Why Most ORs Are Set Up For Failure

Approximately 47 percent of hospitals have reduced or redirected OR procedures due to anesthesia staffing issues, according to a Tarrance Group Study conducted for the American Society of Anesthesiologists. A lack of comprehensive anesthesia leadership is setting many hospital ORs back, leading to limited access and increased surgery wait times.

Timothy Dowd, MD, manager partner and CEO of North American Partners in Anesthesia, and Richard Becker, MD, president and CEO of The Brooklyn Hospital Center, recently presented a webinar titled "Maximizing OR Efficiency: Why Most ORs Are Set Up for Failure and What to Do About It." Dr. Dowd and Dr. Becker discussed partnerships between hospitals and anesthesiologists, and how this relationship can increase the efficiency of the OR.

Perioperative leadership
Dr. Dowd began the webinar by noting the average anesthesia group is too small to provide the scale and resources necessary to meet the growing needs of a modern-day OR. "The overall problem is there is no infrastructure or data-driven decision making," says Dr. Dowd. By developing perioperative leadership within the OR, leaders can improve staffing efficiency, implement a robust quality assurance program, ensure appropriate physician assignments and lower costs. Perioperative leaders may also be called chiefs of anesthesia, but a broader title refers to leaders who understand hospital operations and business. Perioperative leaders will provide guidance from pre-op to post-op, communicate and coordinate with nurses, build a strong relationship with surgical staff and act as a catalyst for OR improvement.

Quality assurance program
Nearly 10 years ago, NAPA co-founded the Anesthesia Business Group, a certified patient safety organization by the Department of Health and Human Services , which brings together eleven of the largest anesthesia groups in the country and affiliates to create the largest repository of clinical data in the country. NAPA utilizes this integration of collected data for their proprietary Quality Assurance program as there are 31 different indicators tracked in order to help manage the outcomes and clinical performance of their anesthesiologists and CRNAs. The results are then measured against peers within the institution as well as NAPA and ABG's national benchmarks. This allows the OR to adopt a data-driven process to manage staff and recognize outliers.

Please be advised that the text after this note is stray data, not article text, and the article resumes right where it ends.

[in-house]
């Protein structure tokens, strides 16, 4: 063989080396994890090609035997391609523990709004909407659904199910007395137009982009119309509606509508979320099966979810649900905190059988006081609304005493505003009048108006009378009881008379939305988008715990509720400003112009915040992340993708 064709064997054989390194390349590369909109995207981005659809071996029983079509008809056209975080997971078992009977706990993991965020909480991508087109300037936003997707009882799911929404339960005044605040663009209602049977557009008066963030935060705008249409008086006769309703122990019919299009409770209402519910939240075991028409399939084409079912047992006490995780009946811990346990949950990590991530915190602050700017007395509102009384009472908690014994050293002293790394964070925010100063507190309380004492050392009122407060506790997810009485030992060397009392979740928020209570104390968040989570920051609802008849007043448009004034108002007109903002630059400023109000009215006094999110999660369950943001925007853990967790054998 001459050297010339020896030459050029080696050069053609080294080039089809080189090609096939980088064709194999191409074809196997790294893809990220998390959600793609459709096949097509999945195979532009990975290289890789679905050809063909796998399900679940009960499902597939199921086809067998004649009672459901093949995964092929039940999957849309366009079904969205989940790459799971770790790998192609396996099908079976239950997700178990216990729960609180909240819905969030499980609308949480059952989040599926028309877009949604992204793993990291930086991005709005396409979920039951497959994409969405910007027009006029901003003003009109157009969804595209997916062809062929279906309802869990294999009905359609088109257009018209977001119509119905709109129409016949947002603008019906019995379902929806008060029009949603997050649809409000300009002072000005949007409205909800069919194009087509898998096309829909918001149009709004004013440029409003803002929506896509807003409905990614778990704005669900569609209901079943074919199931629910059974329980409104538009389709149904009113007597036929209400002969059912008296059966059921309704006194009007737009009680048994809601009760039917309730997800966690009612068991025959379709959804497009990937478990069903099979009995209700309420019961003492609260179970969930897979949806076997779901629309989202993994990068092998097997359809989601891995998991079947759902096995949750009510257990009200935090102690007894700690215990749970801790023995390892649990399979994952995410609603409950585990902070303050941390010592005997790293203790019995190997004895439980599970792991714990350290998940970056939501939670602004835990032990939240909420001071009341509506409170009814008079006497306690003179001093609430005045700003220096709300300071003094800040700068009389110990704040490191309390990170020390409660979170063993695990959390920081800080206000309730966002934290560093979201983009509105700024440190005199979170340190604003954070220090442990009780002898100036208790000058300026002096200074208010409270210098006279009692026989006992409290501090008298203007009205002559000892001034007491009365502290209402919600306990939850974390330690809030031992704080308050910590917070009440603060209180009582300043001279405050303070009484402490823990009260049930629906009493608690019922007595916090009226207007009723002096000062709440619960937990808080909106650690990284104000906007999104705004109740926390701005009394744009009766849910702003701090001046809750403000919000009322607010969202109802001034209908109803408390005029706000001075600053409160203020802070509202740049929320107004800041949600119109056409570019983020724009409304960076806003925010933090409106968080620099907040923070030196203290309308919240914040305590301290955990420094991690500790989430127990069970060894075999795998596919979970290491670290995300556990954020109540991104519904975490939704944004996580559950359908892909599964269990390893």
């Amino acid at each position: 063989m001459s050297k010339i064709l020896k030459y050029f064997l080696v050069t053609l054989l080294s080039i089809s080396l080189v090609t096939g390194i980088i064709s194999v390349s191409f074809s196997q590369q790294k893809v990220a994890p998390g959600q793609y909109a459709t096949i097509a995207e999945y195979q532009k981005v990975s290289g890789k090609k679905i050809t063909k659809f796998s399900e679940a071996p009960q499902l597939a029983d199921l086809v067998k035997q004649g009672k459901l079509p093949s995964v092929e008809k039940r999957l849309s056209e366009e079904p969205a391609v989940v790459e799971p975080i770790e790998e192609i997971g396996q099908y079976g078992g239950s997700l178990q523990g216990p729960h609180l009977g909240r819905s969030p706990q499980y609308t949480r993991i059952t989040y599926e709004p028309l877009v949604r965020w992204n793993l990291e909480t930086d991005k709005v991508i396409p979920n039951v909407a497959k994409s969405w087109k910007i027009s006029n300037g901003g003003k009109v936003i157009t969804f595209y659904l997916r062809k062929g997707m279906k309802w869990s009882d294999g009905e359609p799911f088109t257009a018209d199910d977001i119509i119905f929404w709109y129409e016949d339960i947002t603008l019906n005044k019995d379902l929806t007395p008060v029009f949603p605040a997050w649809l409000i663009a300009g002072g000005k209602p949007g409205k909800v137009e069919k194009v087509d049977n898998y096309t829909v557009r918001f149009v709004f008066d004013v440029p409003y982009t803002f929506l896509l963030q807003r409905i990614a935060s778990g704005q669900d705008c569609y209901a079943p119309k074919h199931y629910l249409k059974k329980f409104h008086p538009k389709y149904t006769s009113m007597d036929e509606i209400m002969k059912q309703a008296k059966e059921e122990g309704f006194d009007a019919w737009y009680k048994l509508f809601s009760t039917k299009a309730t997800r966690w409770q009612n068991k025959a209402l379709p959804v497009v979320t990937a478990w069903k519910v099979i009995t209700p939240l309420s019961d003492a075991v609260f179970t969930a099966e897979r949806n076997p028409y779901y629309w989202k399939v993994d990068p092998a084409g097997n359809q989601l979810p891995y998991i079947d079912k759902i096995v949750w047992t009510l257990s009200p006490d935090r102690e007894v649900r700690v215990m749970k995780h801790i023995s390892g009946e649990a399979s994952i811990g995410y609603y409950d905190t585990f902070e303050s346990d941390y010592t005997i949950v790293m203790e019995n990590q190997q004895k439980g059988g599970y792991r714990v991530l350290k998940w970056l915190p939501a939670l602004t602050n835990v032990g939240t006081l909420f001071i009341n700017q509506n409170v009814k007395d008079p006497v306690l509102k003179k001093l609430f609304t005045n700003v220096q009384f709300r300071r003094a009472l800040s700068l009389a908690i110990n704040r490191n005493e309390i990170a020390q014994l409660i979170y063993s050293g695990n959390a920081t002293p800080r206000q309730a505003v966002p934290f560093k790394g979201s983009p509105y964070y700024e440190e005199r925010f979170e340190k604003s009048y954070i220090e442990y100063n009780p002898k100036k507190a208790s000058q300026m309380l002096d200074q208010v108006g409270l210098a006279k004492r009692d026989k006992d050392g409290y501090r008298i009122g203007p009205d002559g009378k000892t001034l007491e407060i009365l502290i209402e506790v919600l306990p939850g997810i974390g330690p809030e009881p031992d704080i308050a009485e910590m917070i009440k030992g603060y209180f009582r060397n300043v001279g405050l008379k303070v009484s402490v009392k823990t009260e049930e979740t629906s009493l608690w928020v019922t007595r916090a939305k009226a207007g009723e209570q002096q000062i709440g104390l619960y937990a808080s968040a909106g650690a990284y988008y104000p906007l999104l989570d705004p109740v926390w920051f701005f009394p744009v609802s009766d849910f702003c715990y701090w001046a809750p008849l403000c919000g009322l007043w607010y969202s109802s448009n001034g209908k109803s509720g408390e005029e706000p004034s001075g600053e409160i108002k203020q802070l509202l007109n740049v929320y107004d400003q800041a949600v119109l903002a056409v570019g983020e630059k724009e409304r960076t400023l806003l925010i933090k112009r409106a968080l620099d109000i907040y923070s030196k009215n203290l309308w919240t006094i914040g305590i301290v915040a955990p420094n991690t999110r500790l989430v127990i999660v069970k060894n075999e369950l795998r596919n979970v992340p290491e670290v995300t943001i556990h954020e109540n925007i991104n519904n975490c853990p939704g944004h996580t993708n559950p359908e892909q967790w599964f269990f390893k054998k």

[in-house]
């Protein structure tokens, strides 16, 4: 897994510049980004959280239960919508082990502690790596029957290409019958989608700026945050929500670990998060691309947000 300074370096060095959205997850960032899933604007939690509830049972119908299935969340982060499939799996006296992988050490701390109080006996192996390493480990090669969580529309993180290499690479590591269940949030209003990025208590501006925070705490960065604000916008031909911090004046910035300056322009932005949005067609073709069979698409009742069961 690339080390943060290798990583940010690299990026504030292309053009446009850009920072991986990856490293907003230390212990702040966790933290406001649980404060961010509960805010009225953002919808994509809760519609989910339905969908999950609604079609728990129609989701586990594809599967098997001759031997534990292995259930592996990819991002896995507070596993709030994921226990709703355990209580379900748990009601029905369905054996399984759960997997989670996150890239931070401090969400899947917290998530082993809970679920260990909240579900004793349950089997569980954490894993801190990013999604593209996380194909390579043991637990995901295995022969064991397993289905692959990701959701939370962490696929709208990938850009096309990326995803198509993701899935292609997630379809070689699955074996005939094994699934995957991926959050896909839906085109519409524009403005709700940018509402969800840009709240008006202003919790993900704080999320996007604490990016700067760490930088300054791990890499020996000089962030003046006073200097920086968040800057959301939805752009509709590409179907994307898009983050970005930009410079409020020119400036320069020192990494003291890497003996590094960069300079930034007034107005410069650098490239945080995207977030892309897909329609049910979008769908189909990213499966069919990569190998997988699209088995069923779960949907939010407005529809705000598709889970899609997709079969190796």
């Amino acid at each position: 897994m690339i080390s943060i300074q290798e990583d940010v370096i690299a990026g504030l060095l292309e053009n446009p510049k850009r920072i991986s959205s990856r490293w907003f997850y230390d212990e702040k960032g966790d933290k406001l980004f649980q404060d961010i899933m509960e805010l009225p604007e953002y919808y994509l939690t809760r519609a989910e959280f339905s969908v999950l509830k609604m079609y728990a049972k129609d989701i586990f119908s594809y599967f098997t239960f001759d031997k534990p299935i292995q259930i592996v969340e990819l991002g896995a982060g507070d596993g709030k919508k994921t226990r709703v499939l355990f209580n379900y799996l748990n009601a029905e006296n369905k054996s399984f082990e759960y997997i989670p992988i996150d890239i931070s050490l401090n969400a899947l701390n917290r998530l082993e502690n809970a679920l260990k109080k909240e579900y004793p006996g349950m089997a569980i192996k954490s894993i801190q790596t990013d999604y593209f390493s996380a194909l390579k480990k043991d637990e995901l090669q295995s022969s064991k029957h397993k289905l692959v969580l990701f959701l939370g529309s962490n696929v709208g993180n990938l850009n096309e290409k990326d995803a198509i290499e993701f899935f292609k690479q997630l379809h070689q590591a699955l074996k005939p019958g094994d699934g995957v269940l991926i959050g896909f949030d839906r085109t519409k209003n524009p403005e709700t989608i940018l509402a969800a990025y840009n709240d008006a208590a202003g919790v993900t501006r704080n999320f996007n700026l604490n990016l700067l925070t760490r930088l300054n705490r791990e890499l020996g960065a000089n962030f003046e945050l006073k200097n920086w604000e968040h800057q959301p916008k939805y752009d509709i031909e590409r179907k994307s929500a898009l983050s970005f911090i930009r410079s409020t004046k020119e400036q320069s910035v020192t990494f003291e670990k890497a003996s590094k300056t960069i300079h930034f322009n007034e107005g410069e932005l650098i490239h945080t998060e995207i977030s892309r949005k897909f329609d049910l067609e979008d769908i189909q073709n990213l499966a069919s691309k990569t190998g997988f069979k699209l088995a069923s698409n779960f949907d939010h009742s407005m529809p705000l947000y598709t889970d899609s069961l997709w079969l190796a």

Dr. Dowd says this type of data also helps physicians improve their individual practices. "One physician had a post-op nausea and vomiting rate three times that of his peers. He had no idea this was the case," says Dr. Dowd. When alerted of the problem, the physician said he had not been administering anti-nausea drugs because he did not see a difference in patients. Armed with quality assurance program data, the physician improved his performance. "A month later, his rate was exactly the same as all the other physicians in the group," says Dr. Dowd.

Dr. Becker says NAPA's quality assurance program has made a significant impact on The Brooklyn Hospital Center's ORs. "We are a safety net hospital. Our percent of Medicaid patients is about 50 percent. So the challenge for us to develop strong bottom line is significant and the challenge for NAPA was significant. The performance we've seen was dramatic and savings were significant," says Dr. Becker.

Expanding anesthesia services
"There is nothing more expensive in the world than anesthesiologists sitting around waiting to provide services," says Mr. Dowd. "You really want to look for additional services you can provide at the hospital." This will lead to a greater hospital reputation and will draw more patients, along with increased surgeon satisfaction. Additional coverage for labor epidurals, GI cases, acute and chronic pain services add additional revenue.

Reducing day of surgery cancellation rates
Day of surgery cancellations are significant source of dissatisfaction for surgeons and are costly to hospitals. The average DOS cancellation rate ranges from 8-12 percent, according to Dr. Dowd. "The anesthesiologist is not needed, the OR lies empty, and this is completely unnecessary," he says. "Most of the reasons the surgery was cancelled were known or could have been known in advance." The DOS rate of 8-12 percent can be driven down though analysis, such as examining bottlenecks, recovery room efficiencies, hospital schedules and anesthesia requirements.

Learn more about NAPA.

Listen to the webinar and view the presentation (pdf).

Related Articles on OR Efficiency:
5 Strategies to Improve Patient Flow in a Busy Hospital
4 Ways to Save OR Staff Time
6 Tweaks to Improve the Efficiency of Hospital ORs

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